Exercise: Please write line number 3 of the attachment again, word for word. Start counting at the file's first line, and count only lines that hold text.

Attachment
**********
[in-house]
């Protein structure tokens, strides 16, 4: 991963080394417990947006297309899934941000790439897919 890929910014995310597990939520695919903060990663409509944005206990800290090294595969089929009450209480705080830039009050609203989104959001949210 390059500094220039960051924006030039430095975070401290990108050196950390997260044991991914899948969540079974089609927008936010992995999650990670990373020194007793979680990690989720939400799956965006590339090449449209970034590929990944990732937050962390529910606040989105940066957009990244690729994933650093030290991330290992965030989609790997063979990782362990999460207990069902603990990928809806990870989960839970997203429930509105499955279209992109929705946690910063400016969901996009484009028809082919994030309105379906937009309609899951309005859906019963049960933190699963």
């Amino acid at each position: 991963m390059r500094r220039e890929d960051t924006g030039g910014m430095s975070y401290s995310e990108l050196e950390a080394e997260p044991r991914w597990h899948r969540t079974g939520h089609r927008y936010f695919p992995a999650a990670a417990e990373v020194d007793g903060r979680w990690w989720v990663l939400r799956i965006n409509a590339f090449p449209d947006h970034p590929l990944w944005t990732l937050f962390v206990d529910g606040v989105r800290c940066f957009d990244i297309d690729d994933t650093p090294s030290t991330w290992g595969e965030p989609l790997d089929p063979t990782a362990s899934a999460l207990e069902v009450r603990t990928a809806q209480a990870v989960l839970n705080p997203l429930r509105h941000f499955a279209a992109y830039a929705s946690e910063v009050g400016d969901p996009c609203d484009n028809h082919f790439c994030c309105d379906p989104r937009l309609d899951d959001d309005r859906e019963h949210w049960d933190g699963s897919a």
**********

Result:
């Amino acid at each position: 991963m390059r500094r220039e890929d960051t924006g030039g910014m430095s975070y401290s995310e990108l050196e950390a080394e997260p044991r991914w597990h899948r969540t079974g939520h089609r927008y936010f695919p992995a999650a990670a417990e990373v020194d007793g903060r979680w990690w989720v990663l939400r799956i965006n409509a590339f090449p449209d947006h970034p590929l990944w944005t990732l937050f962390v206990d529910g606040v989105r800290c940066f957009d990244i297309d690729d994933t650093p090294s030290t991330w290992g595969e965030p989609l790997d089929p063979t990782a362990s899934a999460l207990e069902v009450r603990t990928a809806q209480a990870v989960l839970n705080p997203l429930r509105h941000f499955a279209a992109y830039a929705s946690e910063v009050g400016d969901p996009c609203d484009n028809h082919f790439c994030c309105d379906p989104r937009l309609d899951d959001d309005r859906e019963h949210w049960d933190g699963s897919a």